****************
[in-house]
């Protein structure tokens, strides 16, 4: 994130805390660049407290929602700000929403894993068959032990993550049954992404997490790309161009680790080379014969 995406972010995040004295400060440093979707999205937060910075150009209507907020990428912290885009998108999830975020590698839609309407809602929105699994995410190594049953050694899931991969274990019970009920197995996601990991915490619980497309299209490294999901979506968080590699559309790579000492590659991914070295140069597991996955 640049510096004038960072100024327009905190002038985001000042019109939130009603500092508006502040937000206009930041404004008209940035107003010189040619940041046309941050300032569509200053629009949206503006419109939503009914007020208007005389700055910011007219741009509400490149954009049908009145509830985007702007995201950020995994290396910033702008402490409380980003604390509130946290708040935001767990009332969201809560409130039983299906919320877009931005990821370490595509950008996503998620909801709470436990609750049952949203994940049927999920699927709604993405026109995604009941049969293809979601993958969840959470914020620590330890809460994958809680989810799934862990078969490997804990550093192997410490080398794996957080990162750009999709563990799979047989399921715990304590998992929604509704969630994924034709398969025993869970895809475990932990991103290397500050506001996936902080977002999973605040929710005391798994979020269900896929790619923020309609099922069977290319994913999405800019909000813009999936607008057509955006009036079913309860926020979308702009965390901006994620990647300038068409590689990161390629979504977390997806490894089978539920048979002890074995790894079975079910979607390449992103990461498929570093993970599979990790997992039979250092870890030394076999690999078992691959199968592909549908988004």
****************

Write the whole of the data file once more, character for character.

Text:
[in-house]
């Protein structure tokens, strides 16, 4: 994130805390660049407290929602700000929403894993068959032990993550049954992404997490790309161009680790080379014969 995406972010995040004295400060440093979707999205937060910075150009209507907020990428912290885009998108999830975020590698839609309407809602929105699994995410190594049953050694899931991969274990019970009920197995996601990991915490619980497309299209490294999901979506968080590699559309790579000492590659991914070295140069597991996955 640049510096004038960072100024327009905190002038985001000042019109939130009603500092508006502040937000206009930041404004008209940035107003010189040619940041046309941050300032569509200053629009949206503006419109939503009914007020208007005389700055910011007219741009509400490149954009049908009145509830985007702007995201950020995994290396910033702008402490409380980003604390509130946290708040935001767990009332969201809560409130039983299906919320877009931005990821370490595509950008996503998620909801709470436990609750049952949203994940049927999920699927709604993405026109995604009941049969293809979601993958969840959470914020620590330890809460994958809680989810799934862990078969490997804990550093192997410490080398794996957080990162750009999709563990799979047989399921715990304590998992929604509704969630994924034709398969025993869970895809475990932990991103290397500050506001996936902080977002999973605040929710005391798994979020269900896929790619923020309609099922069977290319994913999405800019909000813009999936607008057509955006009036079913309860926020979308702009965390901006994620990647300038068409590689990161390629979504977390997806490894089978539920048979002890074995790894079975079910979607390449992103990461498929570093993970599979990790997992039979250092870890030394076999690999078992691959199968592909549908988004």